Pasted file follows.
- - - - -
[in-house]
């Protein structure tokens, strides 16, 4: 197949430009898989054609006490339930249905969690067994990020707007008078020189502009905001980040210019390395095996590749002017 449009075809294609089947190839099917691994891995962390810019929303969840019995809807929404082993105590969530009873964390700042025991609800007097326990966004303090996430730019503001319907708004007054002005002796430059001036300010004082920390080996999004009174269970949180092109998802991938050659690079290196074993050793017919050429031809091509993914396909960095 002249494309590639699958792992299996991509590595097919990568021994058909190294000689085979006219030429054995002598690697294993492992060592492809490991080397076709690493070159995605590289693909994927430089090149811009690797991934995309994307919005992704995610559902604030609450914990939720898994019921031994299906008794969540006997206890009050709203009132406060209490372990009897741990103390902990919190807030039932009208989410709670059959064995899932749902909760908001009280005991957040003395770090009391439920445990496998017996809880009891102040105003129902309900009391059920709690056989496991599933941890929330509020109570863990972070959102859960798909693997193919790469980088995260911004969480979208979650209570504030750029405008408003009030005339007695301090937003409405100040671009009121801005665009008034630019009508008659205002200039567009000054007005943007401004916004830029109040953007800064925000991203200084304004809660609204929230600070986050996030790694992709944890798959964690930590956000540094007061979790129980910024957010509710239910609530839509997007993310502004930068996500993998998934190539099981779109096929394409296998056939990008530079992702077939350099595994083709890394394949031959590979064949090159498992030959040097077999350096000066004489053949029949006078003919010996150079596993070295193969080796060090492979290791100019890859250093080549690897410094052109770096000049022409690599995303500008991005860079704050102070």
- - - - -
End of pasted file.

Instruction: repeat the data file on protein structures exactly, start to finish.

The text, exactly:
[in-house]
């Protein structure tokens, strides 16, 4: 197949430009898989054609006490339930249905969690067994990020707007008078020189502009905001980040210019390395095996590749002017 449009075809294609089947190839099917691994891995962390810019929303969840019995809807929404082993105590969530009873964390700042025991609800007097326990966004303090996430730019503001319907708004007054002005002796430059001036300010004082920390080996999004009174269970949180092109998802991938050659690079290196074993050793017919050429031809091509993914396909960095 002249494309590639699958792992299996991509590595097919990568021994058909190294000689085979006219030429054995002598690697294993492992060592492809490991080397076709690493070159995605590289693909994927430089090149811009690797991934995309994307919005992704995610559902604030609450914990939720898994019921031994299906008794969540006997206890009050709203009132406060209490372990009897741990103390902990919190807030039932009208989410709670059959064995899932749902909760908001009280005991957040003395770090009391439920445990496998017996809880009891102040105003129902309900009391059920709690056989496991599933941890929330509020109570863990972070959102859960798909693997193919790469980088995260911004969480979208979650209570504030750029405008408003009030005339007695301090937003409405100040671009009121801005665009008034630019009508008659205002200039567009000054007005943007401004916004830029109040953007800064925000991203200084304004809660609204929230600070986050996030790694992709944890798959964690930590956000540094007061979790129980910024957010509710239910609530839509997007993310502004930068996500993998998934190539099981779109096929394409296998056939990008530079992702077939350099595994083709890394394949031959590979064949090159498992030959040097077999350096000066004489053949029949006078003919010996150079596993070295193969080796060090492979290791100019890859250093080549690897410094052109770096000049022409690599995303500008991005860079704050102070």